Multiscale Modeling of Composites Using Analytical Methods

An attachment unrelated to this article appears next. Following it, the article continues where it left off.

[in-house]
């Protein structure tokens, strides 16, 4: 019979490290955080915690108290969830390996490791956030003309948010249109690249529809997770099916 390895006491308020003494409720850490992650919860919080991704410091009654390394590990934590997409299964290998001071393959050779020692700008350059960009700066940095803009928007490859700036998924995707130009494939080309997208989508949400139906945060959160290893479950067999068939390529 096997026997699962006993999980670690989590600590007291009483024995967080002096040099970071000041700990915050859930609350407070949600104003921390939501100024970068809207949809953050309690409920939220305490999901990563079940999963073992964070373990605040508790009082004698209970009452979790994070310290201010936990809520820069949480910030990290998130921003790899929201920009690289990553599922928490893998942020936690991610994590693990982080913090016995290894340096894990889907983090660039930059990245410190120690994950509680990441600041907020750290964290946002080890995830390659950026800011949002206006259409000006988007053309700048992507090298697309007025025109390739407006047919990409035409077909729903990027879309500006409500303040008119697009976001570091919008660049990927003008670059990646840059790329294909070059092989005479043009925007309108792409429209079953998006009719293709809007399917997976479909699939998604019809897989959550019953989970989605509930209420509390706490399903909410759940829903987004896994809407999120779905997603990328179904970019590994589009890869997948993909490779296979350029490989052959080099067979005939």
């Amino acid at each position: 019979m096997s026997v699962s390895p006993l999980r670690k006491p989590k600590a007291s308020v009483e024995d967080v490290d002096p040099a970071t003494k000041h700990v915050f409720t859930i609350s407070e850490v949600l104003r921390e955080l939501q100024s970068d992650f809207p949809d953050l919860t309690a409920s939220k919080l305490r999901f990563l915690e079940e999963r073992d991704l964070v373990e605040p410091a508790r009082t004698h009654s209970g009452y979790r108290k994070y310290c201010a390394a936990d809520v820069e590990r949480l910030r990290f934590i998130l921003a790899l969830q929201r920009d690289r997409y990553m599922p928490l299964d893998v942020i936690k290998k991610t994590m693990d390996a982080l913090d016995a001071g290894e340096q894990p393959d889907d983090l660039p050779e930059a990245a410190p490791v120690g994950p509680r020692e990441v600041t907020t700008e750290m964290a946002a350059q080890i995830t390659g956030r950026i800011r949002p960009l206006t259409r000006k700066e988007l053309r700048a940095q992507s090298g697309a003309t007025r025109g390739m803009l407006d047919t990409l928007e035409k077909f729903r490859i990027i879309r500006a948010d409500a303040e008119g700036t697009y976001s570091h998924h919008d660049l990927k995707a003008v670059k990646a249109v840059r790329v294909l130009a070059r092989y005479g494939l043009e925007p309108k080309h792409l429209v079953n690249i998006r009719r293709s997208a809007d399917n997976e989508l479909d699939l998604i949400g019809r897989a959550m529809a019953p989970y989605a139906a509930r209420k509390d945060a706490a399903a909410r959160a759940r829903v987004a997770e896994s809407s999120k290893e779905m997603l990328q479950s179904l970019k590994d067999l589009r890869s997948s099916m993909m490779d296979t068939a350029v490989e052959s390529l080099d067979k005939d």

Both fiber and particulate composite materials provide applications in materials science where the multiscale microstructure leads to the need for multiscale modeling. The length scales encountered range from the fiber and particle sizes whose dimensions are measured in microns, to the individual plies in laminates whose thicknesses are measured in fractions of millimeters, to the laminates themselves whose thicknesses in the laboratory are measured in millimeters, e.g., 40–50 mm. The laminates then form parts of composite structures whose sizes are measured in meters, although modeling at this scale will not form part of this chapter. While conventional composites are based on essentially homogeneous matrices, which can be polymeric, metallic, or ceramic, advanced composites are also being considered to have matrices, which are themselves composites reinforced by submicron particles or whiskers, e.g., carbon nanotubes. Such developments lead to the need to be able to estimate the properties of composite laminates that have multiscale reinforcements, e.g., fibers in particulate/whisker-reinforced matrices. Also, there is a need to predict the onset of damage in the materials when they are operating in service conditions.
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